Those who know Purdue’s kicker well might as well have yawned in reaction to his 67-yard field goal.
It was nothing special teams coordinator J.B. Gibbony hadn’t seen before.
“A 67-yard field goal for many people is a once-in-a-lifetime achievement,” he said, “but we’ve seen him make that on many occasions. For us, it wasn’t as much of a shock as it probably was for the average fan.”
The field goal, which came during Purdue’s spring scrimmage, would have tied the NCAA record for longest ever had it occurred in a regular season game. Fans have been served an appetizer of what Wiggs can do, and Gibbony expects they’ll get a full-course meal in the coming season. If Purdue’s on the 50-yard line at the end of a game, don’t necessarily expect a Hail Mary if a field goal will suffice.
“It’s a weapon every coach wishes they had,” Gibbony said. “He has a chance on any given day to set the record for the longest field goal in football history.”
Kickers often find themselves on their own island in football locker rooms. They’re not seen as real football players – more like soccer players with pads and a helmet. Wiggs, though, has gained the respect of his teammates by showing that he’s not afraid to get in the face of a lineman. He’s been appointed team captain for the coming season.
“The best part about Carson is he’s a football player who happens to be a kicker,” Gibbony said. “If we ever pick off a pass, he’s one of the first guys out there congratulating his teammates.”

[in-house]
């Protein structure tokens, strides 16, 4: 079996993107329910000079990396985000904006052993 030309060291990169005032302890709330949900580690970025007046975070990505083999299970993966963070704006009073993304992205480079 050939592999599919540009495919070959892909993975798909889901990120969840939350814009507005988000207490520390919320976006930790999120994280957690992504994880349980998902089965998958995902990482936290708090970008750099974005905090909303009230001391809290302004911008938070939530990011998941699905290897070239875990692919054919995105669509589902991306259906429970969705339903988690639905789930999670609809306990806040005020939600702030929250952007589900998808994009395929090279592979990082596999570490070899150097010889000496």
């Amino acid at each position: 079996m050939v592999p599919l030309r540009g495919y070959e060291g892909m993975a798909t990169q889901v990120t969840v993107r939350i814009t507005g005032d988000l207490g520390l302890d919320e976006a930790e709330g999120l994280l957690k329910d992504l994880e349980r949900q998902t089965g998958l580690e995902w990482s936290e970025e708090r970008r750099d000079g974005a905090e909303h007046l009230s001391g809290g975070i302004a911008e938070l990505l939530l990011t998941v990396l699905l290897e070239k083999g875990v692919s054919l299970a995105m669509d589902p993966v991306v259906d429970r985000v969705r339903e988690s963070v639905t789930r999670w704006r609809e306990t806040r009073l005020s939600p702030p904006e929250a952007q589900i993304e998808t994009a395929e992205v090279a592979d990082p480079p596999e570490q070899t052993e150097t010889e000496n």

Wiggs came to Purdue from Grand Prairie, Texas. He kicked and played running back and corner back for his high school football team in the fall and played soccer in the winter. His father, Jay, said when Purdue invited Carson to a kicking camp, there was one thing they had to first: Find the University on a map.
“We didn’t even know where Purdue was, quite frankly, when they were recruiting us,” he said.
Two days after Carson attended the camp, Purdue offered him a full scholarship.
Carson’s younger brother, Jordan, will be heading to Stephen F. Austin State University in Austin, Texas, to kick next year. Jay said the two often engage in a friendly competition of who can hit the farthest field goal. Carson has the stronger leg, but Jordan’s deadly accurate.
“The younger brother really looks up to Carson – always has,” Jay said. “He wants to accomplish what the big brother does.”
The one accomplishment that Carson would like to add to his already-impressive list is a Bowl Game. He has friends who are kickers at universities around the country, his father said, and many of them have played in the Bowl Championship Series. They’ve called Carson after their experiences to tell him all about the free watches and TVs they’ve been given for taking part in the games while he watches from home.
“He’s been there three years and nothing,” Jay said. “That really grinds on him.”
Jay said Carson is optimistic about the team this year, and he believes he’ll get that bowl game in his final season at Purdue.
“He said there’s a lot of hardworking kids this year,” he said. “Apparently they got rid of the slackers.”